27 October 2016
Whether Sun Chunlan will be promoted to the Politburo Standing Committee will show how open China is to women leaders. Photo: Tencent
Whether Sun Chunlan will be promoted to the Politburo Standing Committee will show how open China is to women leaders. Photo: Tencent

In a world of women leaders, China is way behind the times

In America, Hillary Clinton is calling for the shattering of the highest and hardest glass ceiling of them all by electing a woman president of the United States.

In Britain, Theresa May was catapulted into the prime ministership to manage the thankless job of extricating the country from the European Union.

Meanwhile, standing in the wings is another woman, Nicola Sturgeon, who will decide whether to extricate Scotland from the United Kingdom once Brexit is achieved.

Everywhere one looks, it seems, there is a woman in charge.

Angela Merkel, of course, has been Germany’s chancellor for 12 years.

In Asia, a woman, Tsai Ing-wen, just became president in Taiwan. In South Korea, there is another woman president, Park Geun-hye.

China is not happy with some of these women. It is putting pressure on the Taiwan leader to be more like her male predecessor, Ma Ying-jeou, and to accept a “one China” concept.

China is also unhappy about Park’s decision to deploy the THAAD air defense system to defend against North Korean missiles. China considers the system a threat to its own security.

While China hasn’t said anything publicly about the American election, it is known to oppose Clinton, who unveiled the “pivot to Asia” policy which China believes to be aimed at its containment when she was secretary of state.

The new British prime minister, too, seems to be less well disposed toward China than her predecessor.

She has delayed final approval for the Hinkley Point nuclear power plant, to be partly financed by China.

The “golden era” of British-China relations launched last year was brief indeed.

While the rest of the world now considers women leaders normal, this is not so in China, where there are no women at the highest level of power — the Communist party’s Politburo Standing Committee.

All seven of its members, headed by President and General Secretary Xi Jinping, are men.

The previous Politburo Standing Committee, chosen in 2007, had nine members, all men of course.

In 2012, when its term came to an end, aside from Xi and Li Keqiang, the remaining seven had to step down because of age.

In theory, then, there were seven seats to fill from among politburo members of the right age.

There were several people of the right age and experience, including Liu Yandong, then a 67-year-old state councilor and the highest ranking female politician in the country.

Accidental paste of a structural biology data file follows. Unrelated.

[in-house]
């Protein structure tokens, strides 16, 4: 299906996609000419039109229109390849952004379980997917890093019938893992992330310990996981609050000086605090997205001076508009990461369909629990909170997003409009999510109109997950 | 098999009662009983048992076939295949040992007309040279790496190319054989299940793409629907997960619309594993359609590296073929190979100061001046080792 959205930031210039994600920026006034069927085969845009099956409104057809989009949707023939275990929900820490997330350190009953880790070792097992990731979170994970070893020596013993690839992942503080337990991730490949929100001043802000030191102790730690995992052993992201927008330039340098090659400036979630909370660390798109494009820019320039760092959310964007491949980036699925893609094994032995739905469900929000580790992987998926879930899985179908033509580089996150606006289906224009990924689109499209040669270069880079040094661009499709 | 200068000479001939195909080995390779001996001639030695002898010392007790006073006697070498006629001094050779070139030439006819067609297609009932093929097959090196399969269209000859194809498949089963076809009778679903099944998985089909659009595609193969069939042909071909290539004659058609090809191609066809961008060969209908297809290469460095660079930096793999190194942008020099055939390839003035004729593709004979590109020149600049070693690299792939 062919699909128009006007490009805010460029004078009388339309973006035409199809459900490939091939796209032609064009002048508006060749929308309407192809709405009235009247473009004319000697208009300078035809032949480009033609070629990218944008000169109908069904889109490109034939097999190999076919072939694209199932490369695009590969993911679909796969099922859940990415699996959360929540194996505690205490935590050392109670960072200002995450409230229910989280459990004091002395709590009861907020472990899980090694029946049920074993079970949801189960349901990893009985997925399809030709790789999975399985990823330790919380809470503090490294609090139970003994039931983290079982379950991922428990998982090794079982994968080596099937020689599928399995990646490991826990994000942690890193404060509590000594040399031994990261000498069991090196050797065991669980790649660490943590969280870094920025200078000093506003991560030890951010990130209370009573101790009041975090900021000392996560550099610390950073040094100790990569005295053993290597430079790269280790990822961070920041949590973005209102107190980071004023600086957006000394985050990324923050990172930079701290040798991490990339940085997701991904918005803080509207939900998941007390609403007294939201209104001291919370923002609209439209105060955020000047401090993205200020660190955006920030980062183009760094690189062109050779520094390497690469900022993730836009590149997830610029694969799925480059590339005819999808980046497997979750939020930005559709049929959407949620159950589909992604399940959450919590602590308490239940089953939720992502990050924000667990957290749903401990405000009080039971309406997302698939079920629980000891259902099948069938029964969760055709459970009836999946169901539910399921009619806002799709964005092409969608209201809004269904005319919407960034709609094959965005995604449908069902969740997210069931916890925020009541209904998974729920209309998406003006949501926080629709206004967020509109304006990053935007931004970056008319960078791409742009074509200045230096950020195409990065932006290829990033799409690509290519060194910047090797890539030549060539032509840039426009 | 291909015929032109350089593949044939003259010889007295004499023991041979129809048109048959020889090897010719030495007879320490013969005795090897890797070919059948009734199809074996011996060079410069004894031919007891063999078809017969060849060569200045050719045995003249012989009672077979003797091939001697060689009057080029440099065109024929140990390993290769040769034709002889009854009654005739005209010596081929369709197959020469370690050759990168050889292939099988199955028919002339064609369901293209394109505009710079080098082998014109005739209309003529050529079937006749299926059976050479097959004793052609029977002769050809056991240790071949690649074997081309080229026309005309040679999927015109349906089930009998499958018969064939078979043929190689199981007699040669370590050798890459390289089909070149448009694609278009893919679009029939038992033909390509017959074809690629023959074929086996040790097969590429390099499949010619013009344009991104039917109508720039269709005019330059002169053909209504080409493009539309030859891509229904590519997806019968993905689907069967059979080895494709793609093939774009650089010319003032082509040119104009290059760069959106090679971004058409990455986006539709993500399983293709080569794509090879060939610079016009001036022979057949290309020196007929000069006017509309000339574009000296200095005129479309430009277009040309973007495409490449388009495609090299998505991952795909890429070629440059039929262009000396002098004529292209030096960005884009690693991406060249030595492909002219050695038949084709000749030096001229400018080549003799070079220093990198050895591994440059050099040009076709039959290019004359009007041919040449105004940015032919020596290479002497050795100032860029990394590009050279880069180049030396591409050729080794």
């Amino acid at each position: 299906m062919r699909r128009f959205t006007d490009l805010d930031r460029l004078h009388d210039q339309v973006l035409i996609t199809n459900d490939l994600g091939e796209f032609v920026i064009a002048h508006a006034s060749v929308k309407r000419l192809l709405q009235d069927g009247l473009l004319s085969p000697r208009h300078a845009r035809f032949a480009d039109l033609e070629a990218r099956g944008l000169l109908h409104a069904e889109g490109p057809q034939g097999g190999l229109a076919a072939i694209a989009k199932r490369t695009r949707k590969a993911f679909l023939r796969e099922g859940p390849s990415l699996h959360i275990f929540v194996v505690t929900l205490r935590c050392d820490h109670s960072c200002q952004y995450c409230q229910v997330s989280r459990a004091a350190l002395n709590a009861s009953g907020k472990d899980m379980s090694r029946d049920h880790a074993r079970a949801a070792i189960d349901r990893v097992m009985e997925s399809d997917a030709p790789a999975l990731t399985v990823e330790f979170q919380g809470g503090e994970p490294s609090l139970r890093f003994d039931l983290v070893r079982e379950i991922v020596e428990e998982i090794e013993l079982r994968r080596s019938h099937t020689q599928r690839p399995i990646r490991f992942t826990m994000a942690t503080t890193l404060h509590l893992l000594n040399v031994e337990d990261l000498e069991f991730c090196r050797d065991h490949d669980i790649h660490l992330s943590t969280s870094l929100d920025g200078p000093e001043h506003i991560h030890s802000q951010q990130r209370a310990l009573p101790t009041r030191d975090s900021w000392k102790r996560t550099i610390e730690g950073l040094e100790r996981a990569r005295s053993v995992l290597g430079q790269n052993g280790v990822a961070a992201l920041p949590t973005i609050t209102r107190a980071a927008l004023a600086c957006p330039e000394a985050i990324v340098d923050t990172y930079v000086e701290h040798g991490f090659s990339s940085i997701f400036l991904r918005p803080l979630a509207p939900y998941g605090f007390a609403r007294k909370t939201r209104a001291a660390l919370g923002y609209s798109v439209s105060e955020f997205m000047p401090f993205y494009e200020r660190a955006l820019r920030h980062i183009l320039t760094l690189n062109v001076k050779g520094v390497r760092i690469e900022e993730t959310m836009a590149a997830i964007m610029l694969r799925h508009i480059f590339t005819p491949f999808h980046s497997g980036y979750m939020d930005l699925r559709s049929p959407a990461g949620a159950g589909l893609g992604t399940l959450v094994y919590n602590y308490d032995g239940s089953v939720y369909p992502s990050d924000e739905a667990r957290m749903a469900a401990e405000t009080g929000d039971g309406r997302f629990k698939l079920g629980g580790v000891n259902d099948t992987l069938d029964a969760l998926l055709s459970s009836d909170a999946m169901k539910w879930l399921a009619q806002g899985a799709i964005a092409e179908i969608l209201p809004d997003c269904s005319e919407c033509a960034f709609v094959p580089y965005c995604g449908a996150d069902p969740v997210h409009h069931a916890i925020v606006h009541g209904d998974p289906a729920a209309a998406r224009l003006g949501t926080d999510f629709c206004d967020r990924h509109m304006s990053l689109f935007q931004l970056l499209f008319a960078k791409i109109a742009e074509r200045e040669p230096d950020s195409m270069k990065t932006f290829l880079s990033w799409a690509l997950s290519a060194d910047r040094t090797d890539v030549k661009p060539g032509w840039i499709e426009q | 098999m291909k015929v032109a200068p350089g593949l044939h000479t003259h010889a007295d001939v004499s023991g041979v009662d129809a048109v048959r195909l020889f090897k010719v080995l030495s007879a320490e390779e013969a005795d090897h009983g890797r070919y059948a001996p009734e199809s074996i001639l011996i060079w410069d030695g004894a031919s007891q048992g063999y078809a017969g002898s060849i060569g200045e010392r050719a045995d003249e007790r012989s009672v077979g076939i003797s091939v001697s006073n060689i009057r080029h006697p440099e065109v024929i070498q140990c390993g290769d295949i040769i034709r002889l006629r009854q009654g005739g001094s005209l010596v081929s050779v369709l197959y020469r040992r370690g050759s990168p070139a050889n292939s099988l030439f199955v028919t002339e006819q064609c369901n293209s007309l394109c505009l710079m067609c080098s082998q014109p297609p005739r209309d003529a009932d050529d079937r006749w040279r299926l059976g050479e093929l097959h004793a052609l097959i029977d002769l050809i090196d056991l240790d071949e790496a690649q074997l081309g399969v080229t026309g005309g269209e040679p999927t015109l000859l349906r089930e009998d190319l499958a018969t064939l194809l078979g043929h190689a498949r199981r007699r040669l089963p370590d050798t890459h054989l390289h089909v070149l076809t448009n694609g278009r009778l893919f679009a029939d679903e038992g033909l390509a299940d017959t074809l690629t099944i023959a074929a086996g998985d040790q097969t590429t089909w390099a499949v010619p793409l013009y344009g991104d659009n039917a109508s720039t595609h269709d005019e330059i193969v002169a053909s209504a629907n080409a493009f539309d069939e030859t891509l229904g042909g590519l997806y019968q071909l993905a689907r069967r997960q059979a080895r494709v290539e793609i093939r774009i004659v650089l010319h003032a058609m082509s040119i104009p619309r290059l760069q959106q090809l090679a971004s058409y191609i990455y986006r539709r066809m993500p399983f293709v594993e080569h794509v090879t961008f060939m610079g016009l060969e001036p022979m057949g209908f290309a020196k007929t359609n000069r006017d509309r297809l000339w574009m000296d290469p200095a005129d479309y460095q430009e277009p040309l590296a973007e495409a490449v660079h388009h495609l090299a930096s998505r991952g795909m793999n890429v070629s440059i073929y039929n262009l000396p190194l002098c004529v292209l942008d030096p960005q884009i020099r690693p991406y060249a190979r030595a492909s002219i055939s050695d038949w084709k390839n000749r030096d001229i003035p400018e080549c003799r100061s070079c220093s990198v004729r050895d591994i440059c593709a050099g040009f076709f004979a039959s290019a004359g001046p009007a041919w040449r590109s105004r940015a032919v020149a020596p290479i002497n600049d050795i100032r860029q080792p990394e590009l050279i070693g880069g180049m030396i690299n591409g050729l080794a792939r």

Two other talked-about candidates were Wang Yang, then Guangdong party secretary, and Li Yuanchao, then head of the party’s Organization Department.

Both were relatively young — young enough, in fact, to serve more than one five-year term on the Politburo Standing Committee.

This may have been the reason why they were excluded.

As currently constituted, the seven-man Standing Committee only has two members — President Xi and Premier Li — young enough to serve a second term.

All the other members have to step down in 2017. The presence of younger members may, in theory, pose a challenge to Xi.

Liu the woman leader would not have been such a threat since she would be 72 in 2017.

However, moving her up would have resulted in an even number of Standing Committee members — something that has traditionally been avoided.

Logically, promoting Wang and Li would have done the trick.

It would have kept the Standing Committee at nine members and ensured that there were two people besides Xi and Li who could serve a second term.

But this was clearly not what Xi wanted.

And Liu, the lady politician, provided a convenient excuse.

If Wang and Li had been promoted, Liu would have been the only one kept out, and it would have looked bad to exclude the sole female while promoting all the men.

So, Xi could well have argued, it is better for the sake of appearance to slim down the Standing Committee to seven members for the time being.

After all, Wang and Li were young enough to serve the next time around.

So, in 2017, Liu at 72 will have to retire.

But now, for the first time, there is a second woman in the politburo, Sun Chunlan, who is five years younger than Liu.

Will she, like Liu, be bypassed? We will know soon enough.

Chairman Mao Zedong said that women hold up half the sky but when it comes to real power, it seems, the picture is different.

Only Mao’s wife, Jiang Qing, ever came close to having genuine power — and that was only because of her relationship with a man.

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Frank Ching opened The Wall Street Journal’s Bureau in China in 1979. He is now a Hong Kong-based writer on Chinese affairs.

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